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Audit deals blow to Nungesser reelection hopes

The agency overseen by Republican Lt. Gov. Billy Nungesser in responding to a tough state audit probably gave a good hint of a combative reelection strategy for its boss.

That wouldn’t deviate from his past statewide runs, where for this office Nungesser had a strategy of making feisty ideological proclamations, even if much had nothing to do with the duties of the office itself. But now as the incumbent, he has to defend his record in office, and, ironically enough, one big mark against him to many comes from an issue preference he expressed in carrying out his official duties.

This came from a Bond Commission vote not to disallow bond merchants whose financial businesses discouraged exercise of Second Amendment rights, a motion which failed in April by his single vote. Another attempt in August that succeeded found him absent. In more symbolic ways, Nungesser also has perturbed conservatives, such as a reluctance to criticize Democrat Gov. John Bel Edwards over questions of taxes and spending.

It's part of an electoral crisis for Nungesser, who saw extraordinary underwater approval numbers in the only public poll gauging his support. Just 42 percent recognizing his name wouldn’t have been unusual, but that proportion saying they wouldn’t reelect him places him in serious trouble.

Now, a fairly negative audit of the state department he oversees, Culture, Recreation, and Tourism, has put him even more firmly on the back foot. Inability to properly track spending, follow payroll policies or collect appropriate park fees show a questionable ability to administer adequately, with the buck stopping with Nungesser.

The audit questioned control over an apartment the agency uses in New Orleans’ Vieux Carré, an issue that erupted into controversy over a year-and-a-half ago that led to a high-profile resignation. It also noted that at least one dedicated fund budget was late; museums changed fees contrary to the law or ignored authorizations not to charge these; the agency had little documentation for one of its sub-agency’s contracting; nearly half of a sample of credit card purchases lacked necessary authorization; and, over a third of payroll time sheets had approval errors and nearly two-fifth of special requests (annual leave, sick leave, or overtime) went unreviewed by supervisors.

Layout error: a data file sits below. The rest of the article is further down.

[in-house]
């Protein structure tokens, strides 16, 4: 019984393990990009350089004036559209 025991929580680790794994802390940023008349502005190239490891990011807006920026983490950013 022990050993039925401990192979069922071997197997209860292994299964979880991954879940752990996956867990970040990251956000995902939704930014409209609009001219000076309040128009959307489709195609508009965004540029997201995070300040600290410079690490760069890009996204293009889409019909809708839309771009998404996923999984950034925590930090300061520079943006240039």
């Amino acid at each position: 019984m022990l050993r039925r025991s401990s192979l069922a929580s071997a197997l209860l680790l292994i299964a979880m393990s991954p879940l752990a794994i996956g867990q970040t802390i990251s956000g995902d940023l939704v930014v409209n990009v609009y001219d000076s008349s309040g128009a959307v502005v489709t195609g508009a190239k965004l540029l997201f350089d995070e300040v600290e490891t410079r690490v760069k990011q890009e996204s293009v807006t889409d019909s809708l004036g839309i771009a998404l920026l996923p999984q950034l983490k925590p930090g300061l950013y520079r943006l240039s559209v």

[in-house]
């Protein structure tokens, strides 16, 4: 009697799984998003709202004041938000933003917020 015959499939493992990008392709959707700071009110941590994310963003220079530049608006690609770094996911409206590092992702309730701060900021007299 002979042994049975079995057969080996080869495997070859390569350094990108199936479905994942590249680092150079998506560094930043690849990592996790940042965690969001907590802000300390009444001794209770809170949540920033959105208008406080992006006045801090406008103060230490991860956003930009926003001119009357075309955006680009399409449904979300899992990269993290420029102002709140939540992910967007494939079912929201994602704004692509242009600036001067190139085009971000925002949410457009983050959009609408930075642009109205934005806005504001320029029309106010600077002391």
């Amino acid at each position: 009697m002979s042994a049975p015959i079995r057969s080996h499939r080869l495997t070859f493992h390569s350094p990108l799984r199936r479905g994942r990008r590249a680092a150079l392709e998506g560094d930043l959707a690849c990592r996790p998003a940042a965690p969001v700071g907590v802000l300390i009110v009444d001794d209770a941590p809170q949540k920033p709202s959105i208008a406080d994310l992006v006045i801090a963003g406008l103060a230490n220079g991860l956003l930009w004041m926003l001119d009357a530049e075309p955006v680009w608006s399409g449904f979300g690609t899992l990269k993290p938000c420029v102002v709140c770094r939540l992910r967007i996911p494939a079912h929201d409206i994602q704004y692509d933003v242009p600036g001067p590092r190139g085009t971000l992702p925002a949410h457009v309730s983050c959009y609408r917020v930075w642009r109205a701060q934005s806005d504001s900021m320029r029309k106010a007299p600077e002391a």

CRT admitted fault to some of these, blaming various errors on staffing woes, employee mistakes, and supervisor ignorance. But on those specifically dealing with some fees, payroll issues, and credit cards, the agency defended its actions, sometimes pugnaciously.

Perhaps that approach for the responses made up for a lack of substance in some instances that took on a quality of dogs eating homework. For example, on the fees issue the agency said it had promulgated these, but no evidence existed that ever had happened. Regarding the issue of credit card use, it asserted certain employees had predetermined spending limits not requiring authorization and after the fact various levels of bureaucracy checked the results, but, again, no proof of any of this arrangement existed in the form of written documentation (with several of the questioned items connected directly to Nungesser’s office).

And on the issue of payroll, it claimed poor Internet service impeded gaining proper certifications through the state’s Cross Application Timesheet system, among “various other situations” that should “happen on an occasional basis,” yet it would seem that numbers approaching three-eighths of various payroll actions means the problems are not sporadic, but systemic and need some kind of backup or corrective procedures (which the agency said it belatedly would introduce).

Political issues aside, all in all the audit isn’t welcome news for Nungesser because it strikes directly at his managerial competence. Obviously, sound administration demands documentation of some things not in writing, and following up on others, yet Nungesser seemed unconcerned or didn’t bother to inquire about such things.

These results provide fertile criticism material against Nungesser by any putative opponents, and only increases the difficultly of his path to reelection.

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